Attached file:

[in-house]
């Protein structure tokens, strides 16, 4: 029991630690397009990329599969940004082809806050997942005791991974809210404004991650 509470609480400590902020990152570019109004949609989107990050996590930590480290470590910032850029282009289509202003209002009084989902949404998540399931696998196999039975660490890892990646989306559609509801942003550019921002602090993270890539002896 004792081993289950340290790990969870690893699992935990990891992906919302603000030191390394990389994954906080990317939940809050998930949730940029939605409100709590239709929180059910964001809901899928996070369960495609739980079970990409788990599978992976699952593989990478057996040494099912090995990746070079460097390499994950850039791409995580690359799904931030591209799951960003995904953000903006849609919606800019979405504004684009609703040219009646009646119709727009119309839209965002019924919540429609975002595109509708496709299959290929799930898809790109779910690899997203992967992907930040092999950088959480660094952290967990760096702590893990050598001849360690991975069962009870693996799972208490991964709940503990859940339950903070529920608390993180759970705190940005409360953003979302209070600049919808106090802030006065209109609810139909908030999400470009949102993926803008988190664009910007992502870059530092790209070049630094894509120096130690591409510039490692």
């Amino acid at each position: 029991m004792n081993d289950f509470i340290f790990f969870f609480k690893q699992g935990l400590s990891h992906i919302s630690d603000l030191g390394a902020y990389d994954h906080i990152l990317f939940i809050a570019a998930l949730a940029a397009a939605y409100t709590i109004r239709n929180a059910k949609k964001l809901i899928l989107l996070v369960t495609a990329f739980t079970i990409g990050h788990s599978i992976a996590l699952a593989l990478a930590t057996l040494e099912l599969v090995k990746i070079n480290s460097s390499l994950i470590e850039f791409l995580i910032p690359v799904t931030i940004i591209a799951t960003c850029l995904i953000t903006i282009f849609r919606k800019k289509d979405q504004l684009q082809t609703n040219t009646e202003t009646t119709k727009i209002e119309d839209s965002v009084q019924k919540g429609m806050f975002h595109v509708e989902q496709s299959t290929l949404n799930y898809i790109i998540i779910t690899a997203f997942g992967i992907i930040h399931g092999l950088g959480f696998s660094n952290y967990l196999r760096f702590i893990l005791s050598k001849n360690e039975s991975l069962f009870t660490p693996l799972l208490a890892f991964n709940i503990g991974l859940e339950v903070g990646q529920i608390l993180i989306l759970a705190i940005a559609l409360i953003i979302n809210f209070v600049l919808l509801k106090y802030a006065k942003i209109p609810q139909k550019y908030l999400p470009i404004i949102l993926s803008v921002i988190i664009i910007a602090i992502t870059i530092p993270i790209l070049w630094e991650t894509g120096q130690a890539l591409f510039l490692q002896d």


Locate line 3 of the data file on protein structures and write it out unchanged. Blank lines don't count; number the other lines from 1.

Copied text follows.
């Amino acid at each position: 029991m004792n081993d289950f509470i340290f790990f969870f609480k690893q699992g935990l400590s990891h992906i919302s630690d603000l030191g390394a902020y990389d994954h906080i990152l990317f939940i809050a570019a998930l949730a940029a397009a939605y409100t709590i109004r239709n929180a059910k949609k964001l809901i899928l989107l996070v369960t495609a990329f739980t079970i990409g990050h788990s599978i992976a996590l699952a593989l990478a930590t057996l040494e099912l599969v090995k990746i070079n480290s460097s390499l994950i470590e850039f791409l995580i910032p690359v799904t931030i940004i591209a799951t960003c850029l995904i953000t903006i282009f849609r919606k800019k289509d979405q504004l684009q082809t609703n040219t009646e202003t009646t119709k727009i209002e119309d839209s965002v009084q019924k919540g429609m806050f975002h595109v509708e989902q496709s299959t290929l949404n799930y898809i790109i998540i779910t690899a997203f997942g992967i992907i930040h399931g092999l950088g959480f696998s660094n952290y967990l196999r760096f702590i893990l005791s050598k001849n360690e039975s991975l069962f009870t660490p693996l799972l208490a890892f991964n709940i503990g991974l859940e339950v903070g990646q529920i608390l993180i989306l759970a705190i940005a559609l409360i953003i979302n809210f209070v600049l919808l509801k106090y802030a006065k942003i209109p609810q139909k550019y908030l999400p470009i404004i949102l993926s803008v921002i988190i664009i910007a602090i992502t870059i530092p993270i790209l070049w630094e991650t894509g120096q130690a890539l591409f510039l490692q002896d």